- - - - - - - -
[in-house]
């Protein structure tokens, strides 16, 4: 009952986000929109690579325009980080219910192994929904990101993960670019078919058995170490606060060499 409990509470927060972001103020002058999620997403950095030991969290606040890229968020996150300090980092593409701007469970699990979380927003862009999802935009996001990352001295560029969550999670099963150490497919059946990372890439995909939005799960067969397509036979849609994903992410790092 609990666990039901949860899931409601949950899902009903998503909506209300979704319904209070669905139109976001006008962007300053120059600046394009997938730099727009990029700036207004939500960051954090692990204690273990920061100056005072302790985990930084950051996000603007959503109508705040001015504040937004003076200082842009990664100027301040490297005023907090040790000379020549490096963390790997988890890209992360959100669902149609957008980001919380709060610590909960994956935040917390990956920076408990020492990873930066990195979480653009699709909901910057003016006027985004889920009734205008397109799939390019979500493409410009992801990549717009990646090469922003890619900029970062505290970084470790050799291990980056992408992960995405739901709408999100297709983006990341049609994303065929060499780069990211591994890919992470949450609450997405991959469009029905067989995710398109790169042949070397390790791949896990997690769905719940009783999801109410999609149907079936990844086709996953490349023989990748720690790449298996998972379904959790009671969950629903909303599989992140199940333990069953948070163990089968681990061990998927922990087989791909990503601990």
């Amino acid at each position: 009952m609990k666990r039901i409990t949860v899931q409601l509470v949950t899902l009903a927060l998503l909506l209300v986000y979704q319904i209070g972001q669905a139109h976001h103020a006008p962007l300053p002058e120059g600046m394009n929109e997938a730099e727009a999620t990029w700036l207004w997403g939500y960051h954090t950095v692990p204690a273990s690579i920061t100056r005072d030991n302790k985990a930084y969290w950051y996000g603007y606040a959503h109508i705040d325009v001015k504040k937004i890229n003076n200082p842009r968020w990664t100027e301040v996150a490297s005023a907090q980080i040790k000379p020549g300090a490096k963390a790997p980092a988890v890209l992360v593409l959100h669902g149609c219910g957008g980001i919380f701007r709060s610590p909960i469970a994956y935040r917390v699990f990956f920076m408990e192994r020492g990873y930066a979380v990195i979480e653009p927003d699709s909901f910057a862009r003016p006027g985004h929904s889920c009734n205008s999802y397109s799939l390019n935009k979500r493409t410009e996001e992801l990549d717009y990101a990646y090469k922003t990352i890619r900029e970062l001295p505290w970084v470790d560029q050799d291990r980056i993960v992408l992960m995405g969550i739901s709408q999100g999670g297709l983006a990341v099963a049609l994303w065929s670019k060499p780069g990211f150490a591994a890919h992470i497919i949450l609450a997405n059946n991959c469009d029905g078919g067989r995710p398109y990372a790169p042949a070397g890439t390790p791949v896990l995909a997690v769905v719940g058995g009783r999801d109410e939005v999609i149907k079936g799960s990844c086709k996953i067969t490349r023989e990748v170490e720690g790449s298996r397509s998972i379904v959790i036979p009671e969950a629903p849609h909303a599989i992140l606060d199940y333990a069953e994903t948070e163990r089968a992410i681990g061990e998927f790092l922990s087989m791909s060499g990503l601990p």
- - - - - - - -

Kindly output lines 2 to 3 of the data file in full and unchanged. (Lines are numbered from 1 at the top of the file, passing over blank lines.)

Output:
């Protein structure tokens, strides 16, 4: 009952986000929109690579325009980080219910192994929904990101993960670019078919058995170490606060060499 409990509470927060972001103020002058999620997403950095030991969290606040890229968020996150300090980092593409701007469970699990979380927003862009999802935009996001990352001295560029969550999670099963150490497919059946990372890439995909939005799960067969397509036979849609994903992410790092 609990666990039901949860899931409601949950899902009903998503909506209300979704319904209070669905139109976001006008962007300053120059600046394009997938730099727009990029700036207004939500960051954090692990204690273990920061100056005072302790985990930084950051996000603007959503109508705040001015504040937004003076200082842009990664100027301040490297005023907090040790000379020549490096963390790997988890890209992360959100669902149609957008980001919380709060610590909960994956935040917390990956920076408990020492990873930066990195979480653009699709909901910057003016006027985004889920009734205008397109799939390019979500493409410009992801990549717009990646090469922003890619900029970062505290970084470790050799291990980056992408992960995405739901709408999100297709983006990341049609994303065929060499780069990211591994890919992470949450609450997405991959469009029905067989995710398109790169042949070397390790791949896990997690769905719940009783999801109410999609149907079936990844086709996953490349023989990748720690790449298996998972379904959790009671969950629903909303599989992140199940333990069953948070163990089968681990061990998927922990087989791909990503601990």
């Amino acid at each position: 009952m609990k666990r039901i409990t949860v899931q409601l509470v949950t899902l009903a927060l998503l909506l209300v986000y979704q319904i209070g972001q669905a139109h976001h103020a006008p962007l300053p002058e120059g600046m394009n929109e997938a730099e727009a999620t990029w700036l207004w997403g939500y960051h954090t950095v692990p204690a273990s690579i920061t100056r005072d030991n302790k985990a930084y969290w950051y996000g603007y606040a959503h109508i705040d325009v001015k504040k937004i890229n003076n200082p842009r968020w990664t100027e301040v996150a490297s005023a907090q980080i040790k000379p020549g300090a490096k963390a790997p980092a988890v890209l992360v593409l959100h669902g149609c219910g957008g980001i919380f701007r709060s610590p909960i469970a994956y935040r917390v699990f990956f920076m408990e192994r020492g990873y930066a979380v990195i979480e653009p927003d699709s909901f910057a862009r003016p006027g985004h929904s889920c009734n205008s999802y397109s799939l390019n935009k979500r493409t410009e996001e992801l990549d717009y990101a990646y090469k922003t990352i890619r900029e970062l001295p505290w970084v470790d560029q050799d291990r980056i993960v992408l992960m995405g969550i739901s709408q999100g999670g297709l983006a990341v099963a049609l994303w065929s670019k060499p780069g990211f150490a591994a890919h992470i497919i949450l609450a997405n059946n991959c469009d029905g078919g067989r995710p398109y990372a790169p042949a070397g890439t390790p791949v896990l995909a997690v769905v719940g058995g009783r999801d109410e939005v999609i149907k079936g799960s990844c086709k996953i067969t490349r023989e990748v170490e720690g790449s298996r397509s998972i379904v959790i036979p009671e969950a629903p849609h909303a599989i992140l606060d199940y333990a069953e994903t948070e163990r089968a992410i681990g061990e998927f790092l922990s087989m791909s060499g990503l601990p």